Chest X-ray image showing a pacemaker in place

Table 1. Key Takeaways for Electrosurgery Safety2

Key Recommendations

Supporting Information
Remove metal jewelry from the patient.
  • Metal jewelry, especially pieces located between the ESU pencil and the grounding pad, presents a risk for thermal injury.
  • If the jewelry cannot be removed,
    • Notify the surgeon(s)
    • Consider if it is clinically appropriate to use an alternative energy source (such as bipolar or ultrasonic energy)
    • Provide education to the patient or their family of the risk for injury
    • Document the education provided and pre- and postoperative assessment of jewelry sites
    • Assess for any evidence of burns
Place cords for the ESU device and dispersive electrode pad away from other cords and one another.
  • Placing ESU cords separately reduces the potential for antenna coupling
  • During room setup, place equipment to accommodate this separation
Mitigate risks to patients with implanted electric devices whose procedures may require the use of an ESU device.
  • Notify the surgeon(s); if necessary, consider an alternative energy source (such as bipolar)
  • Consult with surgical and anesthesia care team members on mitigation steps, including
    • Placing a magnet over a pacemaker
    • Removing the device, such as disconnecting a cochlear implant
  • Consult the implanted electric device manufacturer to identify safety interventions
Follow institutional policy if the ESU device is malfunctioning.
  • Reduce the risk to the patient by removing the ESU from clinical use
When using an argon-enhanced coagulation device, follow safety protocols for monopolar energy.
  • Argon-enhanced coagulation is monopolar energy surrounded by argon gas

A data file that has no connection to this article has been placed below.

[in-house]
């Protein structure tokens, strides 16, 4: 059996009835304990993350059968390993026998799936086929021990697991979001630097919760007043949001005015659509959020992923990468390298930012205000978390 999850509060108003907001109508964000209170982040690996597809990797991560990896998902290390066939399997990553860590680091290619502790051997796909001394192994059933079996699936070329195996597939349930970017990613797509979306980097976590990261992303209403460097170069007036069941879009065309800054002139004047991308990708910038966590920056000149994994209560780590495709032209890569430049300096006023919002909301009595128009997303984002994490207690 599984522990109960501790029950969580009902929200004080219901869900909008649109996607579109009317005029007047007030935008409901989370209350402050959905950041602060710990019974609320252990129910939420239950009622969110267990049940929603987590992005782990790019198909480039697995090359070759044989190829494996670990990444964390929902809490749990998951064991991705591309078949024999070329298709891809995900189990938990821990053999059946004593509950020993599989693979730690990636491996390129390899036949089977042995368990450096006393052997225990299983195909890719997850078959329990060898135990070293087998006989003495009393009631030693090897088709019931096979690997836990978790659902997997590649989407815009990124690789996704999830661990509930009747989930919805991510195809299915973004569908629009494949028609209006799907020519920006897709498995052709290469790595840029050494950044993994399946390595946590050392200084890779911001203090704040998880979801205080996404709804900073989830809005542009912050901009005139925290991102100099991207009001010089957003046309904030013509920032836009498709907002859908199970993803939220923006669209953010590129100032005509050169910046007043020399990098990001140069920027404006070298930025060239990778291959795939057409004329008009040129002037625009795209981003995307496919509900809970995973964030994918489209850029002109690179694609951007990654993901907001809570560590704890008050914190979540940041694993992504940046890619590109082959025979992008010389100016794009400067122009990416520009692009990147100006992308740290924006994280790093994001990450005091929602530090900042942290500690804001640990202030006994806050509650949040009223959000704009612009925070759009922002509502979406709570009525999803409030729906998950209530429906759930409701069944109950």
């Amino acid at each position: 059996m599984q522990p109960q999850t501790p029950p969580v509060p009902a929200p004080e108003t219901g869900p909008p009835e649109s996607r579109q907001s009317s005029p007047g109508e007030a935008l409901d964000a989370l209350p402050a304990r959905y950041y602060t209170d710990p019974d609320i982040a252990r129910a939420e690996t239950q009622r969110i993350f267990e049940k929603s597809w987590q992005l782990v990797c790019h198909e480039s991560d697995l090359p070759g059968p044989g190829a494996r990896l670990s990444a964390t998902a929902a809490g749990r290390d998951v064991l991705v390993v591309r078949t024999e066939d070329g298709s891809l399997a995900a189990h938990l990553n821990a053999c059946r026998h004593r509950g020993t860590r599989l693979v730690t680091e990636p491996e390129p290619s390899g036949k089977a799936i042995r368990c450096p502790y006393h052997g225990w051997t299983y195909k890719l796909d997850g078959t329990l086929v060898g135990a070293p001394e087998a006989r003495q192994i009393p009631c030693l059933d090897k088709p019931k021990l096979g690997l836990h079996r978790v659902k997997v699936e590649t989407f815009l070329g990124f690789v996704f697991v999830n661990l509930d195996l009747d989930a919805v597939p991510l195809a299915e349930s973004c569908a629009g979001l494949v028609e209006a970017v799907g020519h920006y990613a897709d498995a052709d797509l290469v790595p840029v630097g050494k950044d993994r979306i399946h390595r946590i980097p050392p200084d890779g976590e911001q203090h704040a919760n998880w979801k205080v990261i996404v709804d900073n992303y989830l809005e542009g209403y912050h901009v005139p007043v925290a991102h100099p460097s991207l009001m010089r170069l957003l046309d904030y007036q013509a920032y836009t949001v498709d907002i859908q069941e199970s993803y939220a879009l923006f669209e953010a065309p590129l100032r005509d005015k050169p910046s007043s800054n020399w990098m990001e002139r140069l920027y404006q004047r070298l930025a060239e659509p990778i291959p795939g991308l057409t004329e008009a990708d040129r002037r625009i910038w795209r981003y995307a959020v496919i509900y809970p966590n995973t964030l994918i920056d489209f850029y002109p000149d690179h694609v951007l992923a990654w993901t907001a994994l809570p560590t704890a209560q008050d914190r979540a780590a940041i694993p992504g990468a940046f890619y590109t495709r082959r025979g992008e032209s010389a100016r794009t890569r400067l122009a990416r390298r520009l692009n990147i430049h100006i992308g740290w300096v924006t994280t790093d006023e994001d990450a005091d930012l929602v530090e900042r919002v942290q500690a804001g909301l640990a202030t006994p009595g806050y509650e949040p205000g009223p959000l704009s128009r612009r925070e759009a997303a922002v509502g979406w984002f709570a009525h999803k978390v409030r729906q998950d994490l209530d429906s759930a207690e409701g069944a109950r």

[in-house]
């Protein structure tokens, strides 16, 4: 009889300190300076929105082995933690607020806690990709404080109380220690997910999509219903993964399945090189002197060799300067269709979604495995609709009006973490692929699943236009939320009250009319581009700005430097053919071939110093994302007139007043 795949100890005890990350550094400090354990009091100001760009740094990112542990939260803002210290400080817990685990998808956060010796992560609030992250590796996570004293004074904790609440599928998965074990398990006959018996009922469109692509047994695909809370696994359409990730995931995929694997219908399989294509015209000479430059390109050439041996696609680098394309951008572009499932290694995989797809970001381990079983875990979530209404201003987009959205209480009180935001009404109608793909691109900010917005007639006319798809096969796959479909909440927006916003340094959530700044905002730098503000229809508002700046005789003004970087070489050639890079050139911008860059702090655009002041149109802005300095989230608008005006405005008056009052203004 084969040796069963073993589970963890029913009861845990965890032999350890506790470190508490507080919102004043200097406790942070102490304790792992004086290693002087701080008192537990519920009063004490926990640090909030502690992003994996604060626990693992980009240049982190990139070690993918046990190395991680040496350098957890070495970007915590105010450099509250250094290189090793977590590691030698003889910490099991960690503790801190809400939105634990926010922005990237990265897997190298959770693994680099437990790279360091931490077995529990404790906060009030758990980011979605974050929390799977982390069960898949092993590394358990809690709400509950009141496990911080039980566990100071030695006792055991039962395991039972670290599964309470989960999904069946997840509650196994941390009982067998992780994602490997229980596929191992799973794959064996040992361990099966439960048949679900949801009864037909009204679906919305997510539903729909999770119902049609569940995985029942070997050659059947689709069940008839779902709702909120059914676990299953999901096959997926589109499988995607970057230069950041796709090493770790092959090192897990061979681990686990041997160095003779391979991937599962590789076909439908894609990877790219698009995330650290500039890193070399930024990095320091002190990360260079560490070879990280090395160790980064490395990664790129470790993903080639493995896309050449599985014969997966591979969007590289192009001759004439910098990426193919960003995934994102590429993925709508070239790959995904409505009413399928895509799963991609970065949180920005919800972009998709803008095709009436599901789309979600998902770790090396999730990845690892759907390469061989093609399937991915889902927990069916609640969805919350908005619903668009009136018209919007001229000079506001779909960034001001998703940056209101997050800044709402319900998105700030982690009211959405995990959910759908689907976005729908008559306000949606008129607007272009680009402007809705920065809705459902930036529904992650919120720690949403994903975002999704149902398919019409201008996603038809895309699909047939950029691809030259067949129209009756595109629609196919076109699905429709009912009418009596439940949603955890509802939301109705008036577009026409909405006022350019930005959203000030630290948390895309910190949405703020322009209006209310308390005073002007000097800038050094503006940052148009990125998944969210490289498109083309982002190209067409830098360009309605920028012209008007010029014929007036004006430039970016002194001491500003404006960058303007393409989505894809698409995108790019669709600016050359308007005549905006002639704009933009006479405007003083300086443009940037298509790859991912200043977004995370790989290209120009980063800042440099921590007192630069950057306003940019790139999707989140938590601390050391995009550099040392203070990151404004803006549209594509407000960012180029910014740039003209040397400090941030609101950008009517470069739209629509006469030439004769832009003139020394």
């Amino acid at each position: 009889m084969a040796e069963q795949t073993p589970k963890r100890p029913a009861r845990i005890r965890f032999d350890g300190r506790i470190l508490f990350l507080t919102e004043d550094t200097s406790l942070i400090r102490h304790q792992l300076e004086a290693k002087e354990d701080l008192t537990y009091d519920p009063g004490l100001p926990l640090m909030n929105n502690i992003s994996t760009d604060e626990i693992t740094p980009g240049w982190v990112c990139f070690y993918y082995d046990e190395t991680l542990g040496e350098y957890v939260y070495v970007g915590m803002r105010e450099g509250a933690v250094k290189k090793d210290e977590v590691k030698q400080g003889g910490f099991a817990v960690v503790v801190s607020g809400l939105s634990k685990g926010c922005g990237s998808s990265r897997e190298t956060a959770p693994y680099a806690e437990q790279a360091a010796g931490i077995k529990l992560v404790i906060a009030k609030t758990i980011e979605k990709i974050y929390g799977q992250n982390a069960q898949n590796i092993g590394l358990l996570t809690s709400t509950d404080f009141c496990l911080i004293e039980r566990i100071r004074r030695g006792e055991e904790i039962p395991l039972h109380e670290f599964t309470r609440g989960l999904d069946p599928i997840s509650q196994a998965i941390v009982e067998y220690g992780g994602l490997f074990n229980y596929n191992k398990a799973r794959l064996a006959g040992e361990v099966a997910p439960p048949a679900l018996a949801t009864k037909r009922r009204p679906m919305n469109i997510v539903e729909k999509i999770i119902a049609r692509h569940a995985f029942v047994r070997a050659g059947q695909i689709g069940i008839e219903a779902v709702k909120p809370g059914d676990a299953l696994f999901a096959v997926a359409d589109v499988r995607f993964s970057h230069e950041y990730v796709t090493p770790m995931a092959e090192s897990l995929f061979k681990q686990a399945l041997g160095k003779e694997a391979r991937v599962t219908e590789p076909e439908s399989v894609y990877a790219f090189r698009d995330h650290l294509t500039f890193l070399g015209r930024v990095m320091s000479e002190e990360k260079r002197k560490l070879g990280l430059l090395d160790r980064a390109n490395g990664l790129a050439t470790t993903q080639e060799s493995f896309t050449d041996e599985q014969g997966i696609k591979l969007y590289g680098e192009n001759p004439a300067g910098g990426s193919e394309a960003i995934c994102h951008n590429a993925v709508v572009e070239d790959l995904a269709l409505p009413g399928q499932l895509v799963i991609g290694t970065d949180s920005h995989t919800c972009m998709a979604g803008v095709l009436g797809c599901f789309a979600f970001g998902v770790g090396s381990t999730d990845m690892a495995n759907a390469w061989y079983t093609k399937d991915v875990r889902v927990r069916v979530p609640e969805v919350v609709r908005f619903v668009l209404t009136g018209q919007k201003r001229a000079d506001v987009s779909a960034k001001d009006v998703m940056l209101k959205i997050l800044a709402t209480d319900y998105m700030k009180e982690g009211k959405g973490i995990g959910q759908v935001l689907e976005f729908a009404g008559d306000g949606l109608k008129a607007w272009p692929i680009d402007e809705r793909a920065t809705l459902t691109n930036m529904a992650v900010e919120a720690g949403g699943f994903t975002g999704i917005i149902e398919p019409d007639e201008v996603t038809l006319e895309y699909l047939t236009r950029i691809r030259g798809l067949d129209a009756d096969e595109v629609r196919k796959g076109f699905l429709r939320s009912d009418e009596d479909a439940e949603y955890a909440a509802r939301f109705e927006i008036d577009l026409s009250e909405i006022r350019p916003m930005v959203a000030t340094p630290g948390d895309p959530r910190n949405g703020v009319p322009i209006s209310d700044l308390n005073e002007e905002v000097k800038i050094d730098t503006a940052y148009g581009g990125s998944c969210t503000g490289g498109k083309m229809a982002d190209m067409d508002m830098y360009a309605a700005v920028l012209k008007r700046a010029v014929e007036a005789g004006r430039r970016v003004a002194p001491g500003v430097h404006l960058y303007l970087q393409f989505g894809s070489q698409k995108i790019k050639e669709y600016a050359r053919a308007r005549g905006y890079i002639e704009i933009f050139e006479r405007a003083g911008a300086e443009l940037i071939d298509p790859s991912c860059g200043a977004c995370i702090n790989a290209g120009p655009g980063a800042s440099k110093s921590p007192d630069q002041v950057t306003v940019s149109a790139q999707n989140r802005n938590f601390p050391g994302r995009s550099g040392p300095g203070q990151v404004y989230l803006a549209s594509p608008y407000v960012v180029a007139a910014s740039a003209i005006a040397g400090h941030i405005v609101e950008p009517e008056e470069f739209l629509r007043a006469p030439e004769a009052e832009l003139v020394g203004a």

• In addition to following ESU best practices, use the lowest possible flow rate to avoid a gas embolism
Use antistick phospholipid solutions to wipe cautery devices.
  • These solutions can reduce eschar of tissue and increase effectiveness of coagulation


Editor's note: AORN does not endorse any commercial company’s products or services. Inclusion or exclusion of products in this article does not constitute an endorsement or review (implied or otherwise) by AORN of the quality or value of such products, or of the claims made by its manufacturer. 


  1. William T. Bovie. Wikipedia. Accessed August 15, 2023.
  2. Guideline for electrosurgical safety. In: Guidelines for Perioperative Practice. Denver, CO: AORN, Inc; 2021: 83-108.

AORN Resources

AORN members can access:

Electrosurgical Safety: Guideline Essentials | AORN

Electrosurgical Safety: Clinical FAQs | AORN

Best practices for reporting electrosurgical unit malfunctions - AORN Journal

Guidelines in Practice: Electrosurgical Safety - AORN Journal

Guideline Quick View: Electrosurgical Safety - AORN Journal

If your facility subscribes to eGuidelines+, you can access:

Electrosurgical Safety Guideline | AORN eGuidelines+